Although it is generally assumed that syringomyelia is the accumulation of fluid within cavities(syrinx) abnormally created into spinal cord which can contribute to neurological dysfunction (Williams), there are no reports describing intramedullary pressure in this entity.

In human syringomyelia and in the late stage of experimental syringomyelia, the spinal cord tissue adjacent to the syrinx is exposed to a similar pathophysiologic condition. We investigated the ultrastructural changes in the late stages of kaolin-induced syringomyelia, and in addition, we presented magnetic resonance imaging (MRI) findings of the cervicomedullary junction and syrinx, and the nature of edema in the spinal cord of this experimental model.

METHODS: Syringomyelia was induced in rabbits by intracisternal injection of kaolin. MRI was performed at 6 weeks, and 6 and 12 months following injection, and the animals were killed by transcardial perfusion of formaldehyde solution and examined by transmission electron microscopy. Evans blue was injected intravenously in six rabbits, 6 weeks and 12 months following kaolin injection and was examined by confocal laser scanning microscopy.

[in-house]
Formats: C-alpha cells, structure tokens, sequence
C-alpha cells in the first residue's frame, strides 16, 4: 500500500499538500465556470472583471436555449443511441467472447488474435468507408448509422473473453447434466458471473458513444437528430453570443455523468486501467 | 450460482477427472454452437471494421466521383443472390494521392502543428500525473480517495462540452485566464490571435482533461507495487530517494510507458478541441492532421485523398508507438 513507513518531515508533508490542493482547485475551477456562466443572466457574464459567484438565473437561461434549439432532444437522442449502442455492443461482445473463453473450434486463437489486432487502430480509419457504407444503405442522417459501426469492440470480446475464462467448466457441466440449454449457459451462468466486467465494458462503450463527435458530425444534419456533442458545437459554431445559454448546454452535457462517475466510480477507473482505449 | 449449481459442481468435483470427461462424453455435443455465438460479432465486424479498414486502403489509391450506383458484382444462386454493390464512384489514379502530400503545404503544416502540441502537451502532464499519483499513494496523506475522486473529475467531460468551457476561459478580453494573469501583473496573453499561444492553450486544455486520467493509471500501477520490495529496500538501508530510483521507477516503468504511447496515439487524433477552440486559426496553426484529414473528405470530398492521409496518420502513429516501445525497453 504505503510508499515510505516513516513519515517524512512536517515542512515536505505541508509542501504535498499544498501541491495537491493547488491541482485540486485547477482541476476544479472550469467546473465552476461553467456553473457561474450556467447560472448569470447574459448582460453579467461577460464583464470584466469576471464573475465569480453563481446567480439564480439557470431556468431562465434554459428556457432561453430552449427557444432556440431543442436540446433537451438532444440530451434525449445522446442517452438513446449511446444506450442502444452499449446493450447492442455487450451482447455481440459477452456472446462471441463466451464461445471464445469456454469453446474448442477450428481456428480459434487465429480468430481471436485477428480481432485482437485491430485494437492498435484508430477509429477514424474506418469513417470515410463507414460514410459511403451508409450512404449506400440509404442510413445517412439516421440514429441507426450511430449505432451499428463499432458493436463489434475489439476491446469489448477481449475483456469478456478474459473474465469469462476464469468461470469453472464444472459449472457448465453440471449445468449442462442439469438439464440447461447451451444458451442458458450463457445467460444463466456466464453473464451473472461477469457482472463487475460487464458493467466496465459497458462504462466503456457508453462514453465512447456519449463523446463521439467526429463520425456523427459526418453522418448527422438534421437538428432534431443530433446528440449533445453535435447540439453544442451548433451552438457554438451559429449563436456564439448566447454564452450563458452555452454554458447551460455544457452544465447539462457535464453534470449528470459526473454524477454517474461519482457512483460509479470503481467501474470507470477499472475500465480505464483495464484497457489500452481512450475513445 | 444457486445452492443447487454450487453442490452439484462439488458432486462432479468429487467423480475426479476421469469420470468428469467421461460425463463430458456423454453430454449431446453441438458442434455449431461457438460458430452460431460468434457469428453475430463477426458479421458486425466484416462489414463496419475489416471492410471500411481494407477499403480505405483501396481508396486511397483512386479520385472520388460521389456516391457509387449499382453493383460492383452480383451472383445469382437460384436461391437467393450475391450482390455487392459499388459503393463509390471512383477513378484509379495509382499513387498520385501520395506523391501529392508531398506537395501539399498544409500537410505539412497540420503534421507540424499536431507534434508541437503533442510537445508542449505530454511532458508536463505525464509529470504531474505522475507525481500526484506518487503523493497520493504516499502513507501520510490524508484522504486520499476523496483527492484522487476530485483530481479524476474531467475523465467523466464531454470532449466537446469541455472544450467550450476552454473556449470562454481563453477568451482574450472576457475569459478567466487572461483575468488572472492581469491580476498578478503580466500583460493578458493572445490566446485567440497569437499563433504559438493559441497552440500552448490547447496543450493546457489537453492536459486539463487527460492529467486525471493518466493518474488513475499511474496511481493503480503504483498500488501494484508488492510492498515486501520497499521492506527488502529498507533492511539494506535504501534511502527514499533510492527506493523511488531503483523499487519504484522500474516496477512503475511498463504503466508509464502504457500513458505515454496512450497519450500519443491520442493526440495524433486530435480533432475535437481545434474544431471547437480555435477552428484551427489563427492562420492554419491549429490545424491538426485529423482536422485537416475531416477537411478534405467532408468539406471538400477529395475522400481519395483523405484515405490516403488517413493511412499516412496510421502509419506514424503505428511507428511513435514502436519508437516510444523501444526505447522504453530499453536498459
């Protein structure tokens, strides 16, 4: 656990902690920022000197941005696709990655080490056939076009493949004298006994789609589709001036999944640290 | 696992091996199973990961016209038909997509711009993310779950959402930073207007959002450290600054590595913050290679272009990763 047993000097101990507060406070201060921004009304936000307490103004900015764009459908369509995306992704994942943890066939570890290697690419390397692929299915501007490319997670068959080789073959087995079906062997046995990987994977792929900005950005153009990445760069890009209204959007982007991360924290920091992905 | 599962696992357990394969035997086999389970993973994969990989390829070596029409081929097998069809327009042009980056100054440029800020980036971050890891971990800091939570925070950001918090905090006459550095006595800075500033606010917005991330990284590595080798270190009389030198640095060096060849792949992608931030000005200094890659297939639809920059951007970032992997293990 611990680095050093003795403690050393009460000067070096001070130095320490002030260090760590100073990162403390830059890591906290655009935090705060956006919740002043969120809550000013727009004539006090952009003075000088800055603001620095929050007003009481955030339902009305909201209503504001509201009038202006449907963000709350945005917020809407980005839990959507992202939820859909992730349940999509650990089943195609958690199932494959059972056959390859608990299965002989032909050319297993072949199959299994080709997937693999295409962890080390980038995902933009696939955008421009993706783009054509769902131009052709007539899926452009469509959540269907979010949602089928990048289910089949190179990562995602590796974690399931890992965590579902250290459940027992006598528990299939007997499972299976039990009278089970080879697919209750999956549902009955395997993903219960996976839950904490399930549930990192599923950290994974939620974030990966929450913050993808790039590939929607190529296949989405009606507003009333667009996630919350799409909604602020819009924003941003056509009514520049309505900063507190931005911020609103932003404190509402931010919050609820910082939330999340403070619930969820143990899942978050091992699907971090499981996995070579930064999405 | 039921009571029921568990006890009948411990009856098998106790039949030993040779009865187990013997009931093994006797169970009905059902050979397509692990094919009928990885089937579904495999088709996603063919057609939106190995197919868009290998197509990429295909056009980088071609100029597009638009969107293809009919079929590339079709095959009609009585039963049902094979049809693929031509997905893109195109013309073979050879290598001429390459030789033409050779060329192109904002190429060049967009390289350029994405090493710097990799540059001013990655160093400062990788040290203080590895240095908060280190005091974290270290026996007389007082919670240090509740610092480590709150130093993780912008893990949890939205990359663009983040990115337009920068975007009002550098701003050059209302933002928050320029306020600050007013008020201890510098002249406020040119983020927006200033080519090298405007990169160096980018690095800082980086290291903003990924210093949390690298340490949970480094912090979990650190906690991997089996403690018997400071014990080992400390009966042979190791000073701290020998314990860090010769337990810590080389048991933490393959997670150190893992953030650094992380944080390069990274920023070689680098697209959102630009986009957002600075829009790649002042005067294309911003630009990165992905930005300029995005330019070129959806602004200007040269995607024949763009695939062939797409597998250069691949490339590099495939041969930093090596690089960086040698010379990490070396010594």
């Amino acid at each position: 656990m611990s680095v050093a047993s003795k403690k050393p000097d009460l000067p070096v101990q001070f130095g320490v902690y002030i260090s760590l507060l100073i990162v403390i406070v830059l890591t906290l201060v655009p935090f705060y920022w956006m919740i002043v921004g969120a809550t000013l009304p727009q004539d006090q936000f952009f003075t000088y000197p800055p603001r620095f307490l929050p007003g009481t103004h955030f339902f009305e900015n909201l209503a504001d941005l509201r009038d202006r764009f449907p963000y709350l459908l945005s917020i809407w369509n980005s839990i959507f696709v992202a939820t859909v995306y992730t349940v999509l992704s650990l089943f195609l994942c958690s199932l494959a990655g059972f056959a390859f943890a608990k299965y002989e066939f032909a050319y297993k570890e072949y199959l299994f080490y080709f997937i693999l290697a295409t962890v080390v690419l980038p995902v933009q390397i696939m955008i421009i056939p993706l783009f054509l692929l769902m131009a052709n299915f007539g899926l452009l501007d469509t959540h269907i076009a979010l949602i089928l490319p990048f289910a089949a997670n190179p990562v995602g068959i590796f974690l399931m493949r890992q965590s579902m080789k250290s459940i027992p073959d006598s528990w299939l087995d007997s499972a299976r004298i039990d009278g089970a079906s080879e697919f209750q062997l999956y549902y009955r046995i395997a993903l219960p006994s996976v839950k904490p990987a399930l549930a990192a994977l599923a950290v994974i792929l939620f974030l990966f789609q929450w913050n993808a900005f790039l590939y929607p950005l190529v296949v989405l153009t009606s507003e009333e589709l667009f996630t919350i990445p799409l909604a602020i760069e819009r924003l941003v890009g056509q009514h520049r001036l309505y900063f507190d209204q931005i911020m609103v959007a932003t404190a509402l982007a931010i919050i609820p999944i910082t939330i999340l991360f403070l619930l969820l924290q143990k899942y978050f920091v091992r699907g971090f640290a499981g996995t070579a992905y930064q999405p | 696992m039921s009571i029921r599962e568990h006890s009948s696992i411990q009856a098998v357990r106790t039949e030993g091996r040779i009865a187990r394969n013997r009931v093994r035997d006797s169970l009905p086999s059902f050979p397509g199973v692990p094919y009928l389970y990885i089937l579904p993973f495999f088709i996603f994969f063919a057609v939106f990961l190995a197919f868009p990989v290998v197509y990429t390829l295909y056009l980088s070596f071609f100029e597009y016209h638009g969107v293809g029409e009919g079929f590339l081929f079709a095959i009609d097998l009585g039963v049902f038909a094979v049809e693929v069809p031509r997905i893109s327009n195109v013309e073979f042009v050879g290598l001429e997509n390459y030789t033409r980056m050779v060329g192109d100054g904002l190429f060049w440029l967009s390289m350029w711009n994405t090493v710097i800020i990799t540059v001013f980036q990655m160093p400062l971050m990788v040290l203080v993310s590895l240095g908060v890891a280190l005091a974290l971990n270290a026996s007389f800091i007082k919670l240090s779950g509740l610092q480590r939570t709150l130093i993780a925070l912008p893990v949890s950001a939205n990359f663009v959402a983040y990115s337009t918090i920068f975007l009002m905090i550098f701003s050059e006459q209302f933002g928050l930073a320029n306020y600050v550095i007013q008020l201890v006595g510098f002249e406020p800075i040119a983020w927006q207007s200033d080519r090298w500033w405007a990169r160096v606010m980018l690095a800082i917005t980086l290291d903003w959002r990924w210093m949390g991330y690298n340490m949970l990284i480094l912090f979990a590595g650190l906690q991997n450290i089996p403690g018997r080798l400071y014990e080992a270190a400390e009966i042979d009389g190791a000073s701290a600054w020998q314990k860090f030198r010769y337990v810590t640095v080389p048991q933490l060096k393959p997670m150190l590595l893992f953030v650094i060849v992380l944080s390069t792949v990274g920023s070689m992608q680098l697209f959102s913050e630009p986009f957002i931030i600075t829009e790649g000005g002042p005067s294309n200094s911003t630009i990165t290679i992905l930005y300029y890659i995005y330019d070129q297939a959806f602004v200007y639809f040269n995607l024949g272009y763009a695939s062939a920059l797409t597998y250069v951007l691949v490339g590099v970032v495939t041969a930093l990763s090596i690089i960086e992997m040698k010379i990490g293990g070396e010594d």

RESULTS: MRI showed that the syrinx communicated with the fourth ventricle in most animals. Demyelination of varying degrees and slight edematous changes were seen in the perisyrinx white matter. No extravasation of Evans blue was seen by confocal microscopy. Abundant astrocytic proliferation with a large number of glial filaments was seen at the margin of the syrinx and between the axons in the perisyringeal region. The perivascular space enlargement occurred in both the gray and white matter. The endothelial junctions appeared intact. Regenerating axons and remyelination by oligodendrocytes were seen occasionally.

CONCLUSIONS: The MRI confirmed the communication between the fourth ventricle and the syrinx. The ultrastructural changes were almost identical to those of the early stage syrinx, but the astrocytic proliferation was more severe, and the edema was less in the late stage. The perisyrinx edema appeared to be of the interstitial type, as in hydrocephalus. Axonal degeneration and demyelination continued with abortive attempt at regeneration and remyelination in the less edematous late stage, which might be the cellular basis for the persistence or worsening of clinical symptoms and signs in the chronic stage of syringomyelia even after surgical treatment.

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